The boy who knew too much: a child prodigy

This is the true story of scientific child prodigy, and former baby genius, Ainan Celeste Cawley, written by his father. It is the true story, too, of his gifted brothers and of all the Cawley family. I write also of child prodigy and genius in general: what it is, and how it is so often neglected in the modern world. As a society, we so often fail those we should most hope to see succeed: our gifted children and the gifted adults they become. Site Copyright: Valentine Cawley, 2006 +

Saturday, February 09, 2008

Tiarnan and the telephone

Yesterday, Tiarnan's mum was out. Tiarnan, twenty-four months, was at home with his brothers and myself.

In fact, mummy was out some time, so Tiarnan began to miss her. However, he had a solution.

Early in the evening, I came into the living room and found Tiarnan on the phone.

He looked up at me, as I gazed down on him and said: "I phoned mummy!"

He seemed most comfortable there on the phone, with it snuggled against his ear. Clearly, it made him feel much better.

"Mummy!" he said, handing me the phone.

I took it from him and set it to my ear. There was nothing but a dial tone.

How sweet. Tiarnan had found comfort from the absence of his mother, by imagining that he had managed to call her on the phone. I knew that this was not possible, however, since Syahidah had just lost her mobile phone: no-one, not even the most resourceful child, could have called her.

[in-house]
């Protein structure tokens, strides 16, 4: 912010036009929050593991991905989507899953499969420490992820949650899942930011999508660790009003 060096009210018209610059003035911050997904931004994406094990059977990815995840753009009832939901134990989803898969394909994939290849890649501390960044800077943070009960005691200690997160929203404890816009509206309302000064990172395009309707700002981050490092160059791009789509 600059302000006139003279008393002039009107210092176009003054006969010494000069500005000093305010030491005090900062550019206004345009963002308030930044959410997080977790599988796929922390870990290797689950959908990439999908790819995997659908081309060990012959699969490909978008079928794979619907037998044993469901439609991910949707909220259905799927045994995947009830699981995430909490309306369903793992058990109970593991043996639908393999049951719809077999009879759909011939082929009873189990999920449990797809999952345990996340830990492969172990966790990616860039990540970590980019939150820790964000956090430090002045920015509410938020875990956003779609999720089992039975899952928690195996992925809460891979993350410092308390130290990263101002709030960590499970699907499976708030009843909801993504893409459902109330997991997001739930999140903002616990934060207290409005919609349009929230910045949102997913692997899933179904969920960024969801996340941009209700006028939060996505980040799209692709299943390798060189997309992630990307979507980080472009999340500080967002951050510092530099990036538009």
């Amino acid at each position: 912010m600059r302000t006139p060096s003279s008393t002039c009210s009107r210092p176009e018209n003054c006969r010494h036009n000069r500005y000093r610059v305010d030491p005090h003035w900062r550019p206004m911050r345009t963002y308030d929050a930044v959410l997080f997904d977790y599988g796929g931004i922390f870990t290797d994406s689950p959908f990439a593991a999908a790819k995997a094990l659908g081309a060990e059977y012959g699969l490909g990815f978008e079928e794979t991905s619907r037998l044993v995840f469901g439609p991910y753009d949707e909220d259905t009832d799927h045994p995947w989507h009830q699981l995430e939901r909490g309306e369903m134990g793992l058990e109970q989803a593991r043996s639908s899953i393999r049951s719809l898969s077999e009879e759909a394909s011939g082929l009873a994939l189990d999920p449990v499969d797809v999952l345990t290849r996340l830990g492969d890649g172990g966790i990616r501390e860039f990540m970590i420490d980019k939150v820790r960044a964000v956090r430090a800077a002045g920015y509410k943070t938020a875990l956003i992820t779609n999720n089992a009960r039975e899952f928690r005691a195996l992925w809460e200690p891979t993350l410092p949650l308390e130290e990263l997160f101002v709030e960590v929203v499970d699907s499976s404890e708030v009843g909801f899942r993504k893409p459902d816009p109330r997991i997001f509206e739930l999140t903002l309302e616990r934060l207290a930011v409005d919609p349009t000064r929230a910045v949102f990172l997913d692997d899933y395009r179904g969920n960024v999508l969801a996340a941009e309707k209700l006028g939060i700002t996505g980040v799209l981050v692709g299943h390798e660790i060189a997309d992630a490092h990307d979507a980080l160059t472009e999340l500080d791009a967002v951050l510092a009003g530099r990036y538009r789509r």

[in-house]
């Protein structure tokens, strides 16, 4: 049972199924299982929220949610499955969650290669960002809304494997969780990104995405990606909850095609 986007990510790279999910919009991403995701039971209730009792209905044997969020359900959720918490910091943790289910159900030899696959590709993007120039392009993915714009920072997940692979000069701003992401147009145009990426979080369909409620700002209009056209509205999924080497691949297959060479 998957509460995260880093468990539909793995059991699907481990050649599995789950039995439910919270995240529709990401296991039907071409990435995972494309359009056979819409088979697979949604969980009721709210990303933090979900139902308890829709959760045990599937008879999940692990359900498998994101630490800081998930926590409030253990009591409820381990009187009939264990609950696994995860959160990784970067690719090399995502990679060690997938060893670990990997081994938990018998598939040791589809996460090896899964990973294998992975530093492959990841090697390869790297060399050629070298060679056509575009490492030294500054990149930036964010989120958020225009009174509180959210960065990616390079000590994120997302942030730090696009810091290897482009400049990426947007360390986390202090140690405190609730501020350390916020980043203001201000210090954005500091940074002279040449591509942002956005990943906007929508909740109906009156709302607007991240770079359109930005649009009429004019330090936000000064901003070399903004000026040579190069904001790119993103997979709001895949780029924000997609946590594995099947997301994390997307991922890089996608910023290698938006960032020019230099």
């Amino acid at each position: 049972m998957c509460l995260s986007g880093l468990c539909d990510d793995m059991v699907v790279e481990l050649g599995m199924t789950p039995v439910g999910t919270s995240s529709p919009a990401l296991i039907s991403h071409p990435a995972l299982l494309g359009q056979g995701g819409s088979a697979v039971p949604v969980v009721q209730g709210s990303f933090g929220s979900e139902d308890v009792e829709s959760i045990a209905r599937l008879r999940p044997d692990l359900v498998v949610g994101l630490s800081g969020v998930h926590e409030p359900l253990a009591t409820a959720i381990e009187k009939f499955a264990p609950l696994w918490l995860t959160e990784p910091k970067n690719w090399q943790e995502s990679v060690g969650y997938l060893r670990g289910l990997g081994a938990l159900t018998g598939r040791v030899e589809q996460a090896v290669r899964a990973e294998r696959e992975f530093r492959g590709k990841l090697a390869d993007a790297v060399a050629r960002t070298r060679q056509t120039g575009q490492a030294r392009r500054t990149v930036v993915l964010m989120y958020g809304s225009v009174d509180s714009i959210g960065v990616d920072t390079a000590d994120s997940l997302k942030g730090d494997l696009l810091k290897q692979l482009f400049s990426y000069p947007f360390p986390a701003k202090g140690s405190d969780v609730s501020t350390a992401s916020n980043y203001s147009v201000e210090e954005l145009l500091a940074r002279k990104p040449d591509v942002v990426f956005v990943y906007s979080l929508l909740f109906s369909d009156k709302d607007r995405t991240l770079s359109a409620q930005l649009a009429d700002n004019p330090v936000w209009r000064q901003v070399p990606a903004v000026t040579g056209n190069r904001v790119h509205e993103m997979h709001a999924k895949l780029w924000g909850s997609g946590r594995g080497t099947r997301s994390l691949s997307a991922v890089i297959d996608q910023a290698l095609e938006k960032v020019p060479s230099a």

I replaced the receiver and sat down beside him, lending my own comforting presence to him - even if I couldn't quite match up to mummy.

It is funny how powerful is the imagination of a young child. Even the image of her, in his mind, and "heard" in his ears, is enough to settle his heart.

Wouldn't it be good if such a thing could work for an adult, too? Sadly, I think, most adults are too stuck in the real world, to take an imagined substitute in its stead. Somewhere along the way, imagination loses much of its power - even in the most imaginative of adults.

The two of us waited for Syahidah to come home. Tiarnan, though, was quite satisfied - after all, he had "spoken" to her, hadn't he?

(If you would like to learn more of Ainan Celeste Cawley, a scientific child prodigy, aged eight years and one month, or his gifted brothers, Fintan, four years and seven months, and Tiarnan, two years exactly, please go to: I also write of gifted education, IQ, intelligence, the Irish, the Malays, Singapore, College, University, Chemistry, Science, genetics, left-handedness, precocity, child prodigy, child genius, baby genius, adult genius, savant, gifted adults and gifted children in general. Thanks.)

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posted by Valentine Cawley @ 4:40 PM 


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